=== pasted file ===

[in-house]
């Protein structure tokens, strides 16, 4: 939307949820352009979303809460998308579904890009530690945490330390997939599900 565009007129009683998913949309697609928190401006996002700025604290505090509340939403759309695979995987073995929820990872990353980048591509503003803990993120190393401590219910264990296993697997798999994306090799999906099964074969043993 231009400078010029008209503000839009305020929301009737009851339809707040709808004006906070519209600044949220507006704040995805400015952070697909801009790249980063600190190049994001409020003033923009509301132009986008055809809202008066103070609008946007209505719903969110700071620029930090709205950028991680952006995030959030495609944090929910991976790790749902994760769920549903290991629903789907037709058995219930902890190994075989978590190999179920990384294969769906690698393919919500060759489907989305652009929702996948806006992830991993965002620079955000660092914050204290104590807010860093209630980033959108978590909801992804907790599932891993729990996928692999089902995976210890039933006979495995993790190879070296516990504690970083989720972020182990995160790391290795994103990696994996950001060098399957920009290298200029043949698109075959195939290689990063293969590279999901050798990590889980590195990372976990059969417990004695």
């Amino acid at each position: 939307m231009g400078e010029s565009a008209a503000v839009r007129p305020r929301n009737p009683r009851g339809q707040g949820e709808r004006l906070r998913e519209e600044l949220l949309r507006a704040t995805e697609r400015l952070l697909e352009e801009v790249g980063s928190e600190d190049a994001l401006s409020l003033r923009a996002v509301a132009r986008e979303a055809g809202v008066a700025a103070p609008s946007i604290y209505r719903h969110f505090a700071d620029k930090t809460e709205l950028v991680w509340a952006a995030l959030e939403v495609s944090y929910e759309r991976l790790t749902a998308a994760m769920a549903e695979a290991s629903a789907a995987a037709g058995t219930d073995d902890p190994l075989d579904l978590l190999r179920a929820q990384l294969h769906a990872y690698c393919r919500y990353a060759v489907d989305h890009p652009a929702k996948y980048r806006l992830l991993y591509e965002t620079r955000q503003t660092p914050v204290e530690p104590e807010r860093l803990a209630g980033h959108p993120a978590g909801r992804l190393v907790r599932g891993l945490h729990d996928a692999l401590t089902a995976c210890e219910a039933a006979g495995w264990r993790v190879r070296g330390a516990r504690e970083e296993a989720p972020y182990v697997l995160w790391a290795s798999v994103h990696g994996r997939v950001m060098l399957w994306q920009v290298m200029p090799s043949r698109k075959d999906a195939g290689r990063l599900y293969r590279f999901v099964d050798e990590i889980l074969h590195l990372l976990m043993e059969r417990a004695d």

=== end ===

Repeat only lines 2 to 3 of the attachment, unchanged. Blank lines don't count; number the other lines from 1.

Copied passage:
């Protein structure tokens, strides 16, 4: 939307949820352009979303809460998308579904890009530690945490330390997939599900 565009007129009683998913949309697609928190401006996002700025604290505090509340939403759309695979995987073995929820990872990353980048591509503003803990993120190393401590219910264990296993697997798999994306090799999906099964074969043993 231009400078010029008209503000839009305020929301009737009851339809707040709808004006906070519209600044949220507006704040995805400015952070697909801009790249980063600190190049994001409020003033923009509301132009986008055809809202008066103070609008946007209505719903969110700071620029930090709205950028991680952006995030959030495609944090929910991976790790749902994760769920549903290991629903789907037709058995219930902890190994075989978590190999179920990384294969769906690698393919919500060759489907989305652009929702996948806006992830991993965002620079955000660092914050204290104590807010860093209630980033959108978590909801992804907790599932891993729990996928692999089902995976210890039933006979495995993790190879070296516990504690970083989720972020182990995160790391290795994103990696994996950001060098399957920009290298200029043949698109075959195939290689990063293969590279999901050798990590889980590195990372976990059969417990004695």
């Amino acid at each position: 939307m231009g400078e010029s565009a008209a503000v839009r007129p305020r929301n009737p009683r009851g339809q707040g949820e709808r004006l906070r998913e519209e600044l949220l949309r507006a704040t995805e697609r400015l952070l697909e352009e801009v790249g980063s928190e600190d190049a994001l401006s409020l003033r923009a996002v509301a132009r986008e979303a055809g809202v008066a700025a103070p609008s946007i604290y209505r719903h969110f505090a700071d620029k930090t809460e709205l950028v991680w509340a952006a995030l959030e939403v495609s944090y929910e759309r991976l790790t749902a998308a994760m769920a549903e695979a290991s629903a789907a995987a037709g058995t219930d073995d902890p190994l075989d579904l978590l190999r179920a929820q990384l294969h769906a990872y690698c393919r919500y990353a060759v489907d989305h890009p652009a929702k996948y980048r806006l992830l991993y591509e965002t620079r955000q503003t660092p914050v204290e530690p104590e807010r860093l803990a209630g980033h959108p993120a978590g909801r992804l190393v907790r599932g891993l945490h729990d996928a692999l401590t089902a995976c210890e219910a039933a006979g495995w264990r993790v190879r070296g330390a516990r504690e970083e296993a989720p972020y182990v697997l995160w790391a290795s798999v994103h990696g994996r997939v950001m060098l399957w994306q920009v290298m200029p090799s043949r698109k075959d999906a195939g290689r990063l599900y293969r590279f999901v099964d050798e990590i889980l074969h590195l990372l976990m043993e059969r417990a004695d």